Other “unexpected” art on the mountains has included a pair of giant, colorful 8 foot dice designed by Japanese artist Yutaka Sone, which were tossed down the Superpipe at X Games 2006 and Shred the Gnar Full Moon Film Noir, an experiential film by Los Angeles-based Jennifer West.
Shred the Gnar Full Moon Film Noir was made with the help of participants at the 2010 Bud Light Spring Jam, when West threw film containing images of the moon onto the snow and invited skiers and riders to run over it. After the film was marred, West took it (yes, the film) hot-tubbing and rubbed it with pain relievers including arnica, Tiger Balm and Advil, thus mimicking some of the end-of-the-ski-day, off-mountain activities of winter athletes. Her final product was aired the following weekend at Aspen/Snowmass Spring Jam.
The Art in Your Pocket
But back to the lift tickets. The first art tickets were issued during the 2005-2006 ski season. These tickets, adorned with the image Ski Madonna, were designed by Yutaka Sone (remember the dice?). Sone’s whimsical piece portrays himself (an avid skier) and an Aspen Art Museum staff person skiing the trees along Trainor’s Ridge at Aspen Mountain through a lens of giant abstract snowflakes.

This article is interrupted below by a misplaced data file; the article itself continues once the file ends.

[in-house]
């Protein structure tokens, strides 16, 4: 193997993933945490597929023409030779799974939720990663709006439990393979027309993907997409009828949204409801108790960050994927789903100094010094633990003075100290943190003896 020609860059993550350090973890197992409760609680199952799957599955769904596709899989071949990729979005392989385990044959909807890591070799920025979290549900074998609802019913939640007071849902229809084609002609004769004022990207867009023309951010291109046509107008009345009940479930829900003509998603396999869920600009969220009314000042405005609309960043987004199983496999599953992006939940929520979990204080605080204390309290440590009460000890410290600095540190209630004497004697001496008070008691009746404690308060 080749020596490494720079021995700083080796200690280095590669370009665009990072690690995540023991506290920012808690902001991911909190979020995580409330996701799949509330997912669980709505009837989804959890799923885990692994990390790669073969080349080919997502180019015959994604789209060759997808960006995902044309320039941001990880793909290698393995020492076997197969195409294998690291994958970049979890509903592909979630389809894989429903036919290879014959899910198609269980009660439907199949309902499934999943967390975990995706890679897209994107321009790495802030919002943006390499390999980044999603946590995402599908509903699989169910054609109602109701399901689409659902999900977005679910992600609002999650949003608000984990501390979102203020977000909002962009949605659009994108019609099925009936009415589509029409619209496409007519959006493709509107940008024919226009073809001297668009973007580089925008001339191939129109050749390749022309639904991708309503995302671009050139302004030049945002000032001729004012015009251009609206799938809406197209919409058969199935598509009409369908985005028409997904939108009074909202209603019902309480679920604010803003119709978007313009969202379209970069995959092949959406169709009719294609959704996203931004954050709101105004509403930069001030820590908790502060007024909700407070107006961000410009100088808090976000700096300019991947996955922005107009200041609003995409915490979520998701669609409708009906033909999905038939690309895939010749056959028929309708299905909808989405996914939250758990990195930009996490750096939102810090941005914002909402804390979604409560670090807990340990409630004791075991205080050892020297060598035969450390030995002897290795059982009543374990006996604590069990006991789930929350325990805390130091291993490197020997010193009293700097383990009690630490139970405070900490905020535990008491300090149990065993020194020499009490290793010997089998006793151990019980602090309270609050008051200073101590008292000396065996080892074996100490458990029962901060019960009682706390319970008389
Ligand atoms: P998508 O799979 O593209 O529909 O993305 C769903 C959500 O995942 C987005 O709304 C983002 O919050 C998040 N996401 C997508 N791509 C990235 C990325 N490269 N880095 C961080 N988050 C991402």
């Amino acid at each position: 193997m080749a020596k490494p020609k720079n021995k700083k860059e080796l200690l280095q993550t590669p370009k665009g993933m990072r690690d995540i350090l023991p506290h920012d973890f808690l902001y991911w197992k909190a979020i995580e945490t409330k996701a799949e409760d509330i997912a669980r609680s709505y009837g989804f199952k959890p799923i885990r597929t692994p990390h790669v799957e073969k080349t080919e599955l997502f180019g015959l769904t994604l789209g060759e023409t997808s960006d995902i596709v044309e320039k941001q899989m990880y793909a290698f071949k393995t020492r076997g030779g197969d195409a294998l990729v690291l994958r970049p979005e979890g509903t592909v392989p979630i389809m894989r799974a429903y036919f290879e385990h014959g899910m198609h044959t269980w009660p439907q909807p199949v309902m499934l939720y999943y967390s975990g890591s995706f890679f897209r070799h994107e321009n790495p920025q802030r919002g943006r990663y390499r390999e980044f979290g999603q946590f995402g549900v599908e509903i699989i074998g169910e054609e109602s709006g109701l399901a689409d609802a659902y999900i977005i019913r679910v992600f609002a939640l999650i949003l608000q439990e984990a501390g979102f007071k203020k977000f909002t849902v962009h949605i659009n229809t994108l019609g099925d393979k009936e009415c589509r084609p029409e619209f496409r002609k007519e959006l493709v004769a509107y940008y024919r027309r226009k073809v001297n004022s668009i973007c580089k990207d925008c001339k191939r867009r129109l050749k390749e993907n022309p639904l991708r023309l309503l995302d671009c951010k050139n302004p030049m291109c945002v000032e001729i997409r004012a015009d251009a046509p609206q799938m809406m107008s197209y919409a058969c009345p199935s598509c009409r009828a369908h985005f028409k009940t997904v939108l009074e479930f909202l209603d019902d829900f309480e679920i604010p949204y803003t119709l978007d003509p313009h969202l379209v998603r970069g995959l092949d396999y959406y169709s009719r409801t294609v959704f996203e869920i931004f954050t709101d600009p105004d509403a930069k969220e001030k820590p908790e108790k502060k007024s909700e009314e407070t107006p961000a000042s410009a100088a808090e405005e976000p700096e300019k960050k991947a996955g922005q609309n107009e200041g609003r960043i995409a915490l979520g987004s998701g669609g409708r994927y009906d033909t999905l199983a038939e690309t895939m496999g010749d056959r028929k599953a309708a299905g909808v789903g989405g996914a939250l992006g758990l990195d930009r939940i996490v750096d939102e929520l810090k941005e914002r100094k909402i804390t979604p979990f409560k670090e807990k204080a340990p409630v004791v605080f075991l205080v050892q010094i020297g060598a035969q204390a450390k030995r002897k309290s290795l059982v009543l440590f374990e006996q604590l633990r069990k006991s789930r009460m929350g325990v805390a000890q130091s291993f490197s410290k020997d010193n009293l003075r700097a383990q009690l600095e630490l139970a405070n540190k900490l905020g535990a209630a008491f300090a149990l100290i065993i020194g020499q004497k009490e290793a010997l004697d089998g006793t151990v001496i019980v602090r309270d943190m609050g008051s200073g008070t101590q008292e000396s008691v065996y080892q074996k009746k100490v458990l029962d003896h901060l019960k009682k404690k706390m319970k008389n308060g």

The 2006-2007 season featured Study for Olin Mark IV, an austere, almost mono-chromatic winter scene by Scottish painter Peter Doig, another avid skier.
Subsequent works have ranged from Gelsey Stuck on the Matterhorn, a portrait of American ballerina Gelsey Kirkland lost in the snow (and inappropriately dressed for an alpine adventure) by American artist Karen Kilimnik; Give More Than You Can Take, a bright text-based message of universal applicability by American artist Jim Hodges; and an untitled vast, empty snowscape by Carla Klein of the Netherlands.
This season’s ticket is an abstract which melds a glen of aspen trees with a two-story building, of which the viewer sees only the windows and the images reflected amongst them. The work, titled Sleeping Standing Up, is by Swedish artist Mamma Andersson. An exhibition of Andersson’s paintings is hanging at the Aspen Art Museum through February 6, 2011.